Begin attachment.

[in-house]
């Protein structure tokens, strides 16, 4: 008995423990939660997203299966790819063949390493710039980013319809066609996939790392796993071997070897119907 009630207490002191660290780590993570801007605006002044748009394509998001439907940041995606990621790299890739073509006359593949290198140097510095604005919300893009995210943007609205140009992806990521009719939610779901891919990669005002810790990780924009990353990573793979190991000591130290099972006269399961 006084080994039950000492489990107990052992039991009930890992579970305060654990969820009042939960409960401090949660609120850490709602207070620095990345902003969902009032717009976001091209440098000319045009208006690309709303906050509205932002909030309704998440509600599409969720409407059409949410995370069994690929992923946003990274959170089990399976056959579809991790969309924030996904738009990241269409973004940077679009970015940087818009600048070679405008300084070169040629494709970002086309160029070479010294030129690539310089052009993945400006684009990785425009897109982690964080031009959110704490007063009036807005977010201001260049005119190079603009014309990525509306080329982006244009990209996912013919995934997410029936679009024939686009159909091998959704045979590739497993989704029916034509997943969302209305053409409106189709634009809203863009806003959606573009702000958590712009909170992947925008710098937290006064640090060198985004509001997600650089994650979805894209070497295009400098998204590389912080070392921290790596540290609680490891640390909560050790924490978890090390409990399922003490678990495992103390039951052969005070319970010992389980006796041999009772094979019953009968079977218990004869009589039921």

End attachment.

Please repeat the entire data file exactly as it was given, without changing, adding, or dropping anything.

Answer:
[in-house]
């Protein structure tokens, strides 16, 4: 008995423990939660997203299966790819063949390493710039980013319809066609996939790392796993071997070897119907 009630207490002191660290780590993570801007605006002044748009394509998001439907940041995606990621790299890739073509006359593949290198140097510095604005919300893009995210943007609205140009992806990521009719939610779901891919990669005002810790990780924009990353990573793979190991000591130290099972006269399961 006084080994039950000492489990107990052992039991009930890992579970305060654990969820009042939960409960401090949660609120850490709602207070620095990345902003969902009032717009976001091209440098000319045009208006690309709303906050509205932002909030309704998440509600599409969720409407059409949410995370069994690929992923946003990274959170089990399976056959579809991790969309924030996904738009990241269409973004940077679009970015940087818009600048070679405008300084070169040629494709970002086309160029070479010294030129690539310089052009993945400006684009990785425009897109982690964080031009959110704490007063009036807005977010201001260049005119190079603009014309990525509306080329982006244009990209996912013919995934997410029936679009024939686009159909091998959704045979590739497993989704029916034509997943969302209305053409409106189709634009809203863009806003959606573009702000958590712009909170992947925008710098937290006064640090060198985004509001997600650089994650979805894209070497295009400098998204590389912080070392921290790596540290609680490891640390909560050790924490978890090390409990399922003490678990495992103390039951052969005070319970010992389980006796041999009772094979019953009968079977218990004869009589039921």